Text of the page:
KEN’S CORNER: As Archer programs mature, here’s how we can build even more value

Ken McPherson

      Ken McPherson

Time flies! With a month since RSA Charge in New Orleans, and many follow-up conversations with colleagues and customers, I found some time today to reflect on what we heard.

It was very encouraging from a “Governance, Risk and Compliance” perspective to see the noticeable growth in both attendees and exhibitors at the event. It clearly validates that GRC is really coming into its own, as arguably the most important part of a company’s cyber risk and security strategy. Furthermore, it validates what we are seeing in the North American marketplace: namely, the pressure on operational risk executives, information security officers, risk officers, CIO’s and other leaders to provide their management and boards a more understandable (accurate, aggregated and transparent) view of risk, so that they can make more informed and confident business decisions.

My take: RSA Archer’s user base is becoming more and more mature in their use of the platform and GRC programs, and they are asking questions that illustrate that, as an industry, we are getting better and better at helping to drive more value from the platform. Let me explain by covering two main points.


David Pearson demos Iceberg's advanced reporting toolkit at RSA Charge in New Orleans, October 2016

David Pearson demos Iceberg’s advanced reporting toolkit at RSA Charge in New Orleans.


1. Advanced Reporting from Archer
The messages I heard at the sessions I was fortunate to attend were around the need for advanced reporting from Archer: things like enhanced visualization, better trending reports, more effective mobile rendering of reports, and so on. To me, this illustrates that organizations appreciate the value of the risk and compliance data that Archer is gathering. More importantly, their executives see this value, and therefore are pushing for more access to this information, in a more meaningful way.

A great proof point was in our information session with EMC. (Thanks to Phil Aldrich for participating and discussing his team’s work with us on proving out our solution to this challenge.) The session was full, with 200+ people keen to understand how Archer data can be accessed by a business intelligence developer, in order to build advanced reports, along with the along with Archer’s permissions model, so that the organization has confidence that access security is still in place.

Our meetings at RSA Charge have led to some real momentum in this area. We have worked with both RSA and several new clients to evolve our reporting solution, including how to support hosted Archer clients. The conversations validated how strategic Archer is becoming for clients who are leveraging the solution to be the enterprise risk platform that it can be.


Iceberg's David White speaks at RSA Charge

Iceberg’s David White speaks at RSA Charge

2.  Business Context
A key conversation point at sessions, roundtables and our booth was the need to improve the ability to translate Archer data into something more understandable for business executives. Again, this is evidence of the increased strategic nature of Archer for clients.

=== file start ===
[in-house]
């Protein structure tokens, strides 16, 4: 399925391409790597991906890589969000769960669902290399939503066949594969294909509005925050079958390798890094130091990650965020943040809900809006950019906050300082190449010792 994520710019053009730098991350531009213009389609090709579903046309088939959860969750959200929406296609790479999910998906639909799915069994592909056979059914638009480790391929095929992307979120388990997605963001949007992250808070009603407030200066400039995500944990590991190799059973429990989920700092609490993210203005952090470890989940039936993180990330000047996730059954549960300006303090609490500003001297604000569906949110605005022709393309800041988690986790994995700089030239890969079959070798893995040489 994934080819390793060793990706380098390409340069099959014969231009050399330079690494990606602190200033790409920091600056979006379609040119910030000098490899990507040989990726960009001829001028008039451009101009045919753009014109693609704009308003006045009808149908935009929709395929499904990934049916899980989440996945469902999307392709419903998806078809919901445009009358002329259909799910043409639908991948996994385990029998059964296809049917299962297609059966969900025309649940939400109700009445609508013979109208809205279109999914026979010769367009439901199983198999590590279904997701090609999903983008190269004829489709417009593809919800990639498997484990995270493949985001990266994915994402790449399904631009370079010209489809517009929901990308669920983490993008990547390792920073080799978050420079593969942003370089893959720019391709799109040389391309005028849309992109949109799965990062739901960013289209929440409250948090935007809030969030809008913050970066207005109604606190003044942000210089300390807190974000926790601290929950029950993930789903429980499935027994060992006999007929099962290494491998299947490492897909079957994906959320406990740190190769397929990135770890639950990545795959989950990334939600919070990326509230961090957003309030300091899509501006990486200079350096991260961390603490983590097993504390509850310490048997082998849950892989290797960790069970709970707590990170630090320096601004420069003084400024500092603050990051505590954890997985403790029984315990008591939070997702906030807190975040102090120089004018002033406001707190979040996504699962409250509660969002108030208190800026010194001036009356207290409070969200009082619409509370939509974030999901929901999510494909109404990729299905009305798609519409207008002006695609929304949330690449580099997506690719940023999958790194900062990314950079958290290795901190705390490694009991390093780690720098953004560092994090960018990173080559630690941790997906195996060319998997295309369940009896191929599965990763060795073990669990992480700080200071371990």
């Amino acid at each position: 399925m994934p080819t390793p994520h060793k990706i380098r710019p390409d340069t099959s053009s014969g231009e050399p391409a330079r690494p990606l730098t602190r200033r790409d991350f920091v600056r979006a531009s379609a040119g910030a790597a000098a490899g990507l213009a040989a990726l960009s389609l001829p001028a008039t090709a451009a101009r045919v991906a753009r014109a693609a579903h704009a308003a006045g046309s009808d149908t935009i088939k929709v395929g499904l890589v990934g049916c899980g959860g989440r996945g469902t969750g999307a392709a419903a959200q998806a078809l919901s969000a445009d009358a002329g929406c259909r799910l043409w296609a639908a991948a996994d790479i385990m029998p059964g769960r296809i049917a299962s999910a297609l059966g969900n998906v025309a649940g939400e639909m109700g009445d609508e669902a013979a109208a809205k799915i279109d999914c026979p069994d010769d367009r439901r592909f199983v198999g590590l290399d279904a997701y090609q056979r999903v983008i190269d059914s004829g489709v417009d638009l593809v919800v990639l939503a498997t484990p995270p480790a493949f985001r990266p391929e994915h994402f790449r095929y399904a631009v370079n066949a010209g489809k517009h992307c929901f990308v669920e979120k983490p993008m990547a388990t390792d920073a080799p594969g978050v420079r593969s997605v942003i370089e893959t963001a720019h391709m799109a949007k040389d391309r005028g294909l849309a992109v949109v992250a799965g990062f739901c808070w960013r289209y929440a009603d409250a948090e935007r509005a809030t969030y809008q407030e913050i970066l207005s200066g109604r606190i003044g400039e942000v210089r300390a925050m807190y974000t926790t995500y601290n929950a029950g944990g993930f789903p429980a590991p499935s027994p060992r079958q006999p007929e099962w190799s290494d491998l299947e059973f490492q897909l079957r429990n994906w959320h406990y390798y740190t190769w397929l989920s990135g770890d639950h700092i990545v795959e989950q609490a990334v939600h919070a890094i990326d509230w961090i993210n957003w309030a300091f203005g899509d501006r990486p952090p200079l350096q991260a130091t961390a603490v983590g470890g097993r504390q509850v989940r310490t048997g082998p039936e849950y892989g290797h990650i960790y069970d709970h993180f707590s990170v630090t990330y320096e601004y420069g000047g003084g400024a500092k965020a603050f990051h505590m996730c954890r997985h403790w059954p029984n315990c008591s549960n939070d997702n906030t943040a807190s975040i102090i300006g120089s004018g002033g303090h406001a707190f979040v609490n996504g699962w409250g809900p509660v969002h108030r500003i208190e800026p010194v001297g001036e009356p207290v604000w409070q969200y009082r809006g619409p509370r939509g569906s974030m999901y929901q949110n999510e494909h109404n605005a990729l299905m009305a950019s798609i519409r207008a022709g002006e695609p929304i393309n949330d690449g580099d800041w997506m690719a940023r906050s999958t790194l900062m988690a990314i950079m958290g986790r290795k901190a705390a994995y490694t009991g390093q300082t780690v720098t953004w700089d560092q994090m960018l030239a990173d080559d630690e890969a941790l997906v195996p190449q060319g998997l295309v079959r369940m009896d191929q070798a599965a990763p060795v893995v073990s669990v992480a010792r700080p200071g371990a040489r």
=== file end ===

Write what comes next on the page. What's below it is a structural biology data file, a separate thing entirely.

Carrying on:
I participated in the ERM roundtable discussion, and the passion of the attendees around Archer’s abilities to help their organizations with ERM was so evident. They just wanted to understand how to get more business context into their reports.

We believe that a properly implemented Archer use case should ensure that the platform is acting as a translation layer between IT and the business. But again, clients were looking for more. We heard that they are looking for better ways to integrate other data sources, mapped them into the Archer data store, in order to add the required context for the business.

Our Senior Cyber Risk Consultant, David White, spoke on this topic as it relates to Archer’s ability to better understand cyber risk posture. David only had a short 12-minute slot to present on this, but his message was well received: You have to elevate your cyber security messaging to cyber risk messaging. Archer’s ability to enhance the cyber security message with business context changes the whole conversation from an IT discussion to a business discussion, driving significant business benefits.

David has already proved this as an Archer customer himself at a large digital bank. I learned a lot more, just listening to the Q&A session at the end of his presentation. Again, this validates for me how strategic Archer can be for companies, and more importantly, how much firms are eager to “get there”. It was very exciting to hear how passionate the Archer user community is around their desire to better leverage Archer. They are under increased pressure to confidently explain to their management where they are most exposed to cyber risk, and what controls are in place today, so that the organization can more effectively allocate protection funding.


I would welcome your feedback and questions on these two topics at I would also welcome your thoughts on what resonated for you from the event. In the meantime, thanks to all those who allocated some of their time at RSA Charge to visit us, and engage in some great dialogue.

Happy Thanksgiving to all in the US today!


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Ken McPherson

About the author

Ken is the President and CEO of Iceberg. He considers himself very fortunate to work with an outstanding team of management consultants, professional services engineers, and recently graduated engineers who are focused on an ensuring success and making a difference for all of Iceberg's clients.

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